Here are a couple of reference for the background on the topic http://www.theguardian.com/sport/blog/2010/apr/13/the-question-why-is-offside-law-genius and the book ''Inverting the Pyramid'' Chapter 19.

They both talk about the 2005 FIFA amendment to the ofsside rule contributing to stretching the game.

Specifically they imply the following.

  • The amendment means the offside player must touch the ball of block a defender for the referee to call the offside foul.
  • This discourages the team from playing high offside line and "stretches the playing area from 35-40m to 55-60m"(from the book) and avoids "goal hanging" "without the side-effect of legitimising the offside trap"(from the link)

I don't get that second bullet. Yes the foul is not called until the attacker goes and touched the ball, but how is that going to stop the defenders from applying the offside trap? A team would still play a high defensive line and make sure the target of the long pass is offside. All that changes now is that a foul is not called, but the attacker is still out of the play because he was offside. So why would any team be discouraged from using the offside trap?

  • I haven't voted to close, but I'm a little cautious. Asking for feedback on opinion pieces is likely to lead to primarily opinion-based answers. Nov 16, 2014 at 23:01
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    @studro In the past, users of Sports SE have wanted more subjective questions...and this appears to fit in line with that movement.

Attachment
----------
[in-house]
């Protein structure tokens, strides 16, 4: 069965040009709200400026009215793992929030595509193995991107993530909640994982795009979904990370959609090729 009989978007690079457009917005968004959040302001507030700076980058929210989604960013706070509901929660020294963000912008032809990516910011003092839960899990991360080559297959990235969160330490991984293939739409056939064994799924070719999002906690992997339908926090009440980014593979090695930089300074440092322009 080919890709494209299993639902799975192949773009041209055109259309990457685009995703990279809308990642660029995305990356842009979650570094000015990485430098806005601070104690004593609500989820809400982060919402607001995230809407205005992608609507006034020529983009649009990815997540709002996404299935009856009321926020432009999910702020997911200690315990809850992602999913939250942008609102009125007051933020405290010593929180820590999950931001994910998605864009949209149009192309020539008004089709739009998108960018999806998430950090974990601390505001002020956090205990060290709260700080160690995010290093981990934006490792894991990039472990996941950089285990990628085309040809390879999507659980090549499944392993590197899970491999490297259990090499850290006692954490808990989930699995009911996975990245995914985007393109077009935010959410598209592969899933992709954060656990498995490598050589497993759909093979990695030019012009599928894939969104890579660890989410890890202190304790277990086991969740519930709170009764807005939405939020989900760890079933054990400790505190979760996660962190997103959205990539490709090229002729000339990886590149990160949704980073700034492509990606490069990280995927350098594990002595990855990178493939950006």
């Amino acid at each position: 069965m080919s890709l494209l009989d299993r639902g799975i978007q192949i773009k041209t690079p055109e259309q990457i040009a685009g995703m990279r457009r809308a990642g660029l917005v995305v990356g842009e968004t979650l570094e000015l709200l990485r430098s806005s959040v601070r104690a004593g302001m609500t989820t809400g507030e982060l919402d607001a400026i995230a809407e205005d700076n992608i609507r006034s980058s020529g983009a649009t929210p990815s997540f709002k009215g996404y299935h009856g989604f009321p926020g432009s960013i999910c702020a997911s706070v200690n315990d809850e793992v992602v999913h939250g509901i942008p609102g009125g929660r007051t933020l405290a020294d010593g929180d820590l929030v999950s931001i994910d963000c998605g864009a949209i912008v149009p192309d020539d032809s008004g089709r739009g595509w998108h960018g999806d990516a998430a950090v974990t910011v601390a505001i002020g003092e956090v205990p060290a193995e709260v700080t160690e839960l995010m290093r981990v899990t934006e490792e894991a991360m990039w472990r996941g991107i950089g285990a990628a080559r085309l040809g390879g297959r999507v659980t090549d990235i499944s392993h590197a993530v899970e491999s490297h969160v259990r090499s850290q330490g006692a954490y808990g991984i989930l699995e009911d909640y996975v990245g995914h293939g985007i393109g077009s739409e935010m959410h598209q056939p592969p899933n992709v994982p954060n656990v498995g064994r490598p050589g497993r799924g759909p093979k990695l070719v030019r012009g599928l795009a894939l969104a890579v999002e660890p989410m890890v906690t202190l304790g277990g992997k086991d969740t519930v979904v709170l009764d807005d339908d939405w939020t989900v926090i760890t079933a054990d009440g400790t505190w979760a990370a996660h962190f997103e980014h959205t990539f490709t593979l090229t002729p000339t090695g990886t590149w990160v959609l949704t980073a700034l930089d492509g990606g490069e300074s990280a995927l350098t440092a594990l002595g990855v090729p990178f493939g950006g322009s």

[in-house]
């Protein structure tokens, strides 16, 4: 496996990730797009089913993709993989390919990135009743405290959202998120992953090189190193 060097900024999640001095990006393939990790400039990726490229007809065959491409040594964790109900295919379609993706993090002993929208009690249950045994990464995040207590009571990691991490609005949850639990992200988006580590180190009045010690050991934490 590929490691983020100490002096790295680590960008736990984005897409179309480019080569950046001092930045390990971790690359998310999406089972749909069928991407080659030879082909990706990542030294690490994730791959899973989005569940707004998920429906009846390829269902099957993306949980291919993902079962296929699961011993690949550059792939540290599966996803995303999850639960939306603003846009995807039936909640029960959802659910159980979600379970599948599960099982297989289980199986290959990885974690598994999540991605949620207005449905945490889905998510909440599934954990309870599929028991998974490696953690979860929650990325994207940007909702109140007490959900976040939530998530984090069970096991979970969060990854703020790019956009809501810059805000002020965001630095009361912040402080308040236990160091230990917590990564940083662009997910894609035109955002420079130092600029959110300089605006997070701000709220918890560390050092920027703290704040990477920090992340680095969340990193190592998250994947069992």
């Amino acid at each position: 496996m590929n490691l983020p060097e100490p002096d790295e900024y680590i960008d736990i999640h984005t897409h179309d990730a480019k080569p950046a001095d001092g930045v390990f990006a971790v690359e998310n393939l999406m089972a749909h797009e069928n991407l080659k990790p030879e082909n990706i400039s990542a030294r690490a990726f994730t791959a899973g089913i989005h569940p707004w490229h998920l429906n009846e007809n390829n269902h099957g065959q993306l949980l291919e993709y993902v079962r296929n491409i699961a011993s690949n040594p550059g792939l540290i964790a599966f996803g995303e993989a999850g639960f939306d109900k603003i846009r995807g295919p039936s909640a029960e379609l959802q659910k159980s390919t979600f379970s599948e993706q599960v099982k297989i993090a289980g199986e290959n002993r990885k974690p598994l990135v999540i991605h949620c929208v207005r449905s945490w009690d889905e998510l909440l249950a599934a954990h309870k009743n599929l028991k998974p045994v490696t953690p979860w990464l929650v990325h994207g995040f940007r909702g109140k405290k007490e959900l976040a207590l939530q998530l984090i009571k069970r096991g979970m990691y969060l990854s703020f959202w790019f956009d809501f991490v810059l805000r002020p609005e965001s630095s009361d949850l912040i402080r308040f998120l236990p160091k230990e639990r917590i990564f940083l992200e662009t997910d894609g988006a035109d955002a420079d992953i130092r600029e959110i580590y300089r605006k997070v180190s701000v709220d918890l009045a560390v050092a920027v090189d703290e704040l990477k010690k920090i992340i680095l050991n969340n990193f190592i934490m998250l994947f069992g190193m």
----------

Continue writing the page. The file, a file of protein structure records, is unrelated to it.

– user527
    Nov 17, 2014 at 14:20
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    Thanks @edmastermind29 for the support. Please let me know if I could improve the question in any way.
    – Spundun
    Nov 17, 2014 at 21:19
  • @edmastermind29 Personally I have no problem with this question. I just know that in the past when I have asked questions that aren't even as subjective as this one, I've copped a flood of downvotes and had the question auto-deleted - which is why I was a bit unsure about this question. As long as we're consistently allowing subjective questions, I think that's important. Nov 17, 2014 at 22:26
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    @studro I understand (and have seen) where you are coming from. I should note that the meta post I refer is from early 2013...and the common group of users have changed since then, so attitudes may have changed. It comes down to how the community votes and receives questions (whether that's fair or not is not my call, but you've been on the short-end of that also). Unfortunately, it starts with one downvote or unfavorable comment that attracts the "flood" you mention.
    – user527
    Nov 17, 2014 at 22:31

2 Answers 2


I think this article is a bit of a stretch.

As correctly mentioned in the article, only players who play/touch the ball, or touch/block the line of sight of an opponent are now punished for being in an offside position.